CHICAGO – Governor Pat Quinn today was joined by state and local officials on what would have been Nelson Mandela’s 96th birthday to unveil the newly-designated Mandela Road in Chicago. The stretch of Cicero Avenue from Roosevelt Road to West Grand Avenue will now also bear a designation in honor of the late South African President and world civil rights leader Nelson Mandela.
“Nelson Mandela was a hero of democracy and championed the struggle for basic human rights and dignity,” Governor Quinn said. “Now, those traveling this state highway on Chicago’s west side will be reminded of Mandela’s lifelong journey that continues to have a profound effect on the world we live in today.”
The Illinois General Assembly officially designated a portion of Cicero Avenue, also known as Illinois Route 50, as Mandela Road in House Joint Resolution 89, which was sponsored by State Representative La Shawn K. Ford (D-Chicago) and State Senator Kimberly Lightford (D-Maywood). The Illinois Department of Transportation (IDOT) is erecting signs in honor of the designation at a series of intersections along Cicero Avenue. Residents and businesses along the route will retain their official Cicero Avenue addresses.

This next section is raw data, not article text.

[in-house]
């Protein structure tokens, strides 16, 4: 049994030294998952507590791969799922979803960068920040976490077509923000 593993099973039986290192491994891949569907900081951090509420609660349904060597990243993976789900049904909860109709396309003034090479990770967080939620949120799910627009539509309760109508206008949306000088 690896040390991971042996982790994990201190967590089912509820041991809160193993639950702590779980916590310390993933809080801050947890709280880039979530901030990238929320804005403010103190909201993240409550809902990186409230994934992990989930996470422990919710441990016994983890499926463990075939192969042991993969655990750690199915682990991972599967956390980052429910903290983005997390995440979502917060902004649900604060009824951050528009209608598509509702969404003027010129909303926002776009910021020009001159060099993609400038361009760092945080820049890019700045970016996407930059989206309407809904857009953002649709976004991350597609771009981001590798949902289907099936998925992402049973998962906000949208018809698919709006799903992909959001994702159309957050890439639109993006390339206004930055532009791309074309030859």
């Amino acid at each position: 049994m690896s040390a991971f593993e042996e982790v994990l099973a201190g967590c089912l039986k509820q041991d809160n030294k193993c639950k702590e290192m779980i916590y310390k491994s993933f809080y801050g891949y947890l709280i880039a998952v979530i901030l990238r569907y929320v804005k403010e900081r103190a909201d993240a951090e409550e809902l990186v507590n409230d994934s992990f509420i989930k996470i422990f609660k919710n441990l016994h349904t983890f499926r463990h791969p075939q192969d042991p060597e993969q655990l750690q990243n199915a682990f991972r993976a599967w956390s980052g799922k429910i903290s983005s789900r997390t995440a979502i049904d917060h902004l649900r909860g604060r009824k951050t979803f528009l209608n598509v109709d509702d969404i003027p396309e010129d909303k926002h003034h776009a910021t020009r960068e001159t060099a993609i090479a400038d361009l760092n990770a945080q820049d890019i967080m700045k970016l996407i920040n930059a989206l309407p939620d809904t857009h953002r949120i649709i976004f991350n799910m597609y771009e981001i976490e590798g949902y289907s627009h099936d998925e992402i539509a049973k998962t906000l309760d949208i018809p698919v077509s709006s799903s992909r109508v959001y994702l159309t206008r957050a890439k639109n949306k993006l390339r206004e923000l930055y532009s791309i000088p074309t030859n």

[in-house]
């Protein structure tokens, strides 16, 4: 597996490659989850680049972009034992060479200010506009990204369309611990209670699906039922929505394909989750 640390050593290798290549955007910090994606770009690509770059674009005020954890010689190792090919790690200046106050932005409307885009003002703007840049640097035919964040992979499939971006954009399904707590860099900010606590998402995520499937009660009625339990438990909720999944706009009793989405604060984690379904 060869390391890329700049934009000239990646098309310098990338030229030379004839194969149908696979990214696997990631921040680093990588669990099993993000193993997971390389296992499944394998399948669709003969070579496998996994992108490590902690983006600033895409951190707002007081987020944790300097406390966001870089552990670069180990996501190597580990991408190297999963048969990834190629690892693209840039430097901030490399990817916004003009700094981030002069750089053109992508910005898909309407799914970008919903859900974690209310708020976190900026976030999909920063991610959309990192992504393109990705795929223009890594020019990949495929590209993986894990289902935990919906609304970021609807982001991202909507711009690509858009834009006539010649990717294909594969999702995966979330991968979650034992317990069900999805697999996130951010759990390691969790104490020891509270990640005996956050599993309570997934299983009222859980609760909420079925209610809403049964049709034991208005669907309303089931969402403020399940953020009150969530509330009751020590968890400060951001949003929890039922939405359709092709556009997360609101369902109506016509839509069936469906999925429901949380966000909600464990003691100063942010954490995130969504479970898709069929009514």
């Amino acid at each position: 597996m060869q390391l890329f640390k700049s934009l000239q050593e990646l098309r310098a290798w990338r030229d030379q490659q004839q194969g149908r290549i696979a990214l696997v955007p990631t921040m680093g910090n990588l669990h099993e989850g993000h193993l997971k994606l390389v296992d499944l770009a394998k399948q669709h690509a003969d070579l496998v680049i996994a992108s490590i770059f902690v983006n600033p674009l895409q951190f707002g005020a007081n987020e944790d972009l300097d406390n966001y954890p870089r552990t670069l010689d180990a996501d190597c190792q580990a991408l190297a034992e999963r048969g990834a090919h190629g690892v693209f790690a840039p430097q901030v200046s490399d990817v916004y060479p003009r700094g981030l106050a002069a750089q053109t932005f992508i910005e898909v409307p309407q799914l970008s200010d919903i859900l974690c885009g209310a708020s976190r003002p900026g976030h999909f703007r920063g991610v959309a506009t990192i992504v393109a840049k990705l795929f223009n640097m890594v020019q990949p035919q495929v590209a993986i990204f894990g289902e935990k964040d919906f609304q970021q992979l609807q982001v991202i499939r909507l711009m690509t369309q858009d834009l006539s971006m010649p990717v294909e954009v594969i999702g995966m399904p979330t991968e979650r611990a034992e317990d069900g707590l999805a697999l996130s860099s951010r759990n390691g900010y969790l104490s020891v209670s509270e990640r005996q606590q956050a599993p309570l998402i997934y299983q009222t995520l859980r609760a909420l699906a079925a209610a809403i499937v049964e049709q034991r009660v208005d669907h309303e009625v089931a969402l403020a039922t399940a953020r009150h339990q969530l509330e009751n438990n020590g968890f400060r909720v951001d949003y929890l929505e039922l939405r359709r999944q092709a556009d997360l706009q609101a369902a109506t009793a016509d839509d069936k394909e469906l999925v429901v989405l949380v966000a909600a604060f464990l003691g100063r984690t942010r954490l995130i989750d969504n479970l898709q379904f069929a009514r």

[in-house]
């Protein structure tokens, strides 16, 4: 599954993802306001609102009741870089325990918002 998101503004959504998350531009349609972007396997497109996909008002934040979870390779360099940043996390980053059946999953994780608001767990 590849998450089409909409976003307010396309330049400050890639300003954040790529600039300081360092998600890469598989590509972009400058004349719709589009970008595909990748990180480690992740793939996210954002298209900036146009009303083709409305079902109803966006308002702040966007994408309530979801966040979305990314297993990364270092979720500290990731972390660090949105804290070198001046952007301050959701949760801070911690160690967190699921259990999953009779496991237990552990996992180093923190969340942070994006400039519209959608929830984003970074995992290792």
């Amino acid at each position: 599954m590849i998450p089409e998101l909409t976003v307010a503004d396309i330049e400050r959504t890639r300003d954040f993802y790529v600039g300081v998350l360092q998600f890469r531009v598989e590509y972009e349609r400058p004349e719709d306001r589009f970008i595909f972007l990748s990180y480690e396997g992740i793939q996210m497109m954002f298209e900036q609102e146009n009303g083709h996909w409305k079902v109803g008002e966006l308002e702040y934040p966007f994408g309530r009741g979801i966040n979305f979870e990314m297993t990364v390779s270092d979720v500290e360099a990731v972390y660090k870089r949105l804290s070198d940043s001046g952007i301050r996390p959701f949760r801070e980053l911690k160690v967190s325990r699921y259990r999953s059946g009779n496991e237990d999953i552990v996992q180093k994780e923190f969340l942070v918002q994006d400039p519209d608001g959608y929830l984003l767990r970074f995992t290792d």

Mandela Road joins other honorary Chicago street designations including those named for Emmett Till, Studs Terkel, Harold Washington, Mother Theresa and Michael Krzyzewski or “Coach K.”
Nelson Mandela was born July 18, 1918 and, after studying law, became active in the African National Congress (ANC) and other organizations that opposed colonial rule and apartheid politics. Following numerous arrests in the 1950s and early 60s for anti-government activities, he was convicted and sentenced to life in prison in 1962 and served 27 years before an international lobbying effort helped secure his 1990 release.
Mandela and others negotiated with South African President F.W. de Klerk to abolish apartheid and hold elections in 1994 that were open to all South Africans. In those elections Mandela led the ANC to victory and became South Africa's first black president, serving until 1999. His government dismantled the apartheid legacy and tackled institutionalized racism, poverty and inequality. After leaving government, Mandela focused on combating poverty and HIV/AIDS through the Nelson Mandela Foundation. He died December 5, 2013 and his funeral was attended by more than 100 world leaders and tens of thousands of mourners.